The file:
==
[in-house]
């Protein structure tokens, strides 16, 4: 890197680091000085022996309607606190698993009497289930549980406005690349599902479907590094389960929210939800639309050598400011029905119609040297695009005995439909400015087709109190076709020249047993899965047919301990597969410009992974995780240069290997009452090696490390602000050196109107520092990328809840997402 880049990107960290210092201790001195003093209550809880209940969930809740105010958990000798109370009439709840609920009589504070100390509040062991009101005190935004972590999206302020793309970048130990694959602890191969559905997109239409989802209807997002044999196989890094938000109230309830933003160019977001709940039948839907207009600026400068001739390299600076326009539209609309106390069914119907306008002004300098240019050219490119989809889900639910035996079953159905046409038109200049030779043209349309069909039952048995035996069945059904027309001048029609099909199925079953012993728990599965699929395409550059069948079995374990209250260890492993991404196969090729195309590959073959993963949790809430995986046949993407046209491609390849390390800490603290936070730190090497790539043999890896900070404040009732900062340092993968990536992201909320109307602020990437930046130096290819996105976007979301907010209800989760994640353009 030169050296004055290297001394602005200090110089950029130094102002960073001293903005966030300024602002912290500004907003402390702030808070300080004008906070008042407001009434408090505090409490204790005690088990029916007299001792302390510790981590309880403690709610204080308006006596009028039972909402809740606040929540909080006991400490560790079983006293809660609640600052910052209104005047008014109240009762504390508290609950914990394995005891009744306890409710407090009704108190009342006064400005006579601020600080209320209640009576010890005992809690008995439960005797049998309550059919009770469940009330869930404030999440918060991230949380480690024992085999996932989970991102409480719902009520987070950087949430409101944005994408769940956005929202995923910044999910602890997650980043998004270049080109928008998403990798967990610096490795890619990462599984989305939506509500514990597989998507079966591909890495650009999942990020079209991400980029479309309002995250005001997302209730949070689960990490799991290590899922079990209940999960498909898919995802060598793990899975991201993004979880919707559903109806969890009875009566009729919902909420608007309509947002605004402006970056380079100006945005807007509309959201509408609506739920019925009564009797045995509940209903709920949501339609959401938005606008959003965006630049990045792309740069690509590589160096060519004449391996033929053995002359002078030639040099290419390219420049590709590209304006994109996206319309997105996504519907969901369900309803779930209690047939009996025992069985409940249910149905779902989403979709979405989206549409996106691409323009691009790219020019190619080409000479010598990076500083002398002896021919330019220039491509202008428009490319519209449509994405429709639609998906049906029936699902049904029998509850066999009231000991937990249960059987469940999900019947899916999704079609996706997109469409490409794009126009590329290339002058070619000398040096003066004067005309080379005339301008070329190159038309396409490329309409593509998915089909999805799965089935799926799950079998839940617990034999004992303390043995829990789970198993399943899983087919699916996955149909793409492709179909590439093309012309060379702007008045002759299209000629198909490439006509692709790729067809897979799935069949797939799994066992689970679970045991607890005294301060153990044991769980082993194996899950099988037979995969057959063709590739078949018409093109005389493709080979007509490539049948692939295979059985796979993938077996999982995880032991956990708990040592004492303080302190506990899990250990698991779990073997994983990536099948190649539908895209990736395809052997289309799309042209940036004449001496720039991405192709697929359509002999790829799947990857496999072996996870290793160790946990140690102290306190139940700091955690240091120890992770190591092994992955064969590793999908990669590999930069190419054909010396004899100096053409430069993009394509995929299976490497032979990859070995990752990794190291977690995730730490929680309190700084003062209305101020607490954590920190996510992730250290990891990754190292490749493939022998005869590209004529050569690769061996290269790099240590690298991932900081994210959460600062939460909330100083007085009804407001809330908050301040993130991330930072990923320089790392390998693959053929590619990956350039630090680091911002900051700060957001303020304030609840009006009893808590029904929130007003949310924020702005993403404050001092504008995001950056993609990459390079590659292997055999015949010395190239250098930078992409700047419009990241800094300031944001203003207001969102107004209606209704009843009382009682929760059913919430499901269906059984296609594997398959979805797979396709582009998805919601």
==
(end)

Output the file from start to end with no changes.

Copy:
[in-house]
């Protein structure tokens, strides 16, 4: 890197680091000085022996309607606190698993009497289930549980406005690349599902479907590094389960929210939800639309050598400011029905119609040297695009005995439909400015087709109190076709020249047993899965047919301990597969410009992974995780240069290997009452090696490390602000050196109107520092990328809840997402 880049990107960290210092201790001195003093209550809880209940969930809740105010958990000798109370009439709840609920009589504070100390509040062991009101005190935004972590999206302020793309970048130990694959602890191969559905997109239409989802209807997002044999196989890094938000109230309830933003160019977001709940039948839907207009600026400068001739390299600076326009539209609309106390069914119907306008002004300098240019050219490119989809889900639910035996079953159905046409038109200049030779043209349309069909039952048995035996069945059904027309001048029609099909199925079953012993728990599965699929395409550059069948079995374990209250260890492993991404196969090729195309590959073959993963949790809430995986046949993407046209491609390849390390800490603290936070730190090497790539043999890896900070404040009732900062340092993968990536992201909320109307602020990437930046130096290819996105976007979301907010209800989760994640353009 030169050296004055290297001394602005200090110089950029130094102002960073001293903005966030300024602002912290500004907003402390702030808070300080004008906070008042407001009434408090505090409490204790005690088990029916007299001792302390510790981590309880403690709610204080308006006596009028039972909402809740606040929540909080006991400490560790079983006293809660609640600052910052209104005047008014109240009762504390508290609950914990394995005891009744306890409710407090009704108190009342006064400005006579601020600080209320209640009576010890005992809690008995439960005797049998309550059919009770469940009330869930404030999440918060991230949380480690024992085999996932989970991102409480719902009520987070950087949430409101944005994408769940956005929202995923910044999910602890997650980043998004270049080109928008998403990798967990610096490795890619990462599984989305939506509500514990597989998507079966591909890495650009999942990020079209991400980029479309309002995250005001997302209730949070689960990490799991290590899922079990209940999960498909898919995802060598793990899975991201993004979880919707559903109806969890009875009566009729919902909420608007309509947002605004402006970056380079100006945005807007509309959201509408609506739920019925009564009797045995509940209903709920949501339609959401938005606008959003965006630049990045792309740069690509590589160096060519004449391996033929053995002359002078030639040099290419390219420049590709590209304006994109996206319309997105996504519907969901369900309803779930209690047939009996025992069985409940249910149905779902989403979709979405989206549409996106691409323009691009790219020019190619080409000479010598990076500083002398002896021919330019220039491509202008428009490319519209449509994405429709639609998906049906029936699902049904029998509850066999009231000991937990249960059987469940999900019947899916999704079609996706997109469409490409794009126009590329290339002058070619000398040096003066004067005309080379005339301008070329190159038309396409490329309409593509998915089909999805799965089935799926799950079998839940617990034999004992303390043995829990789970198993399943899983087919699916996955149909793409492709179909590439093309012309060379702007008045002759299209000629198909490439006509692709790729067809897979799935069949797939799994066992689970679970045991607890005294301060153990044991769980082993194996899950099988037979995969057959063709590739078949018409093109005389493709080979007509490539049948692939295979059985796979993938077996999982995880032991956990708990040592004492303080302190506990899990250990698991779990073997994983990536099948190649539908895209990736395809052997289309799309042209940036004449001496720039991405192709697929359509002999790829799947990857496999072996996870290793160790946990140690102290306190139940700091955690240091120890992770190591092994992955064969590793999908990669590999930069190419054909010396004899100096053409430069993009394509995929299976490497032979990859070995990752990794190291977690995730730490929680309190700084003062209305101020607490954590920190996510992730250290990891990754190292490749493939022998005869590209004529050569690769061996290269790099240590690298991932900081994210959460600062939460909330100083007085009804407001809330908050301040993130991330930072990923320089790392390998693959053929590619990956350039630090680091911002900051700060957001303020304030609840009006009893808590029904929130007003949310924020702005993403404050001092504008995001950056993609990459390079590659292997055999015949010395190239250098930078992409700047419009990241800094300031944001203003207001969102107004209606209704009843009382009682929760059913919430499901269906059984296609594997398959979805797979396709582009998805919601």